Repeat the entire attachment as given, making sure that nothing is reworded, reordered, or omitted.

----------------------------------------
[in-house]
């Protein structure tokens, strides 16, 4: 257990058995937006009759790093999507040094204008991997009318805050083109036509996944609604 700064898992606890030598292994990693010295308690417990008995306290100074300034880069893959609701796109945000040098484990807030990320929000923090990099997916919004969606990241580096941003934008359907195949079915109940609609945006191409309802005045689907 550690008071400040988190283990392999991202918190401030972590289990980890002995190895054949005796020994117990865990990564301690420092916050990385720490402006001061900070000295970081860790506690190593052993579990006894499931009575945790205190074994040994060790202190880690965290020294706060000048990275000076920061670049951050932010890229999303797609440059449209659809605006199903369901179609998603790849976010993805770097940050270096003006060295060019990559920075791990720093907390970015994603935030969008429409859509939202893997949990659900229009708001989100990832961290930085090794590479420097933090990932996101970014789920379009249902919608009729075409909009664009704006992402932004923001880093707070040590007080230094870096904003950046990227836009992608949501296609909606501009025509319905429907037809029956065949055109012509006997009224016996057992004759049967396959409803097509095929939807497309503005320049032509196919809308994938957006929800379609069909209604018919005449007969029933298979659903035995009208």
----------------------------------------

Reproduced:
[in-house]
């Protein structure tokens, strides 16, 4: 257990058995937006009759790093999507040094204008991997009318805050083109036509996944609604 700064898992606890030598292994990693010295308690417990008995306290100074300034880069893959609701796109945000040098484990807030990320929000923090990099997916919004969606990241580096941003934008359907195949079915109940609609945006191409309802005045689907 550690008071400040988190283990392999991202918190401030972590289990980890002995190895054949005796020994117990865990990564301690420092916050990385720490402006001061900070000295970081860790506690190593052993579990006894499931009575945790205190074994040994060790202190880690965290020294706060000048990275000076920061670049951050932010890229999303797609440059449209659809605006199903369901179609998603790849976010993805770097940050270096003006060295060019990559920075791990720093907390970015994603935030969008429409859509939202893997949990659900229009708001989100990832961290930085090794590479420097933090990932996101970014789920379009249902919608009729075409909009664009704006992402932004923001880093707070040590007080230094870096904003950046990227836009992608949501296609909606501009025509319905429907037809029956065949055109012509006997009224016996057992004759049967396959409803097509095929939807497309503005320049032509196919809308994938957006929800379609069909209604018919005449007969029933298979659903035995009208």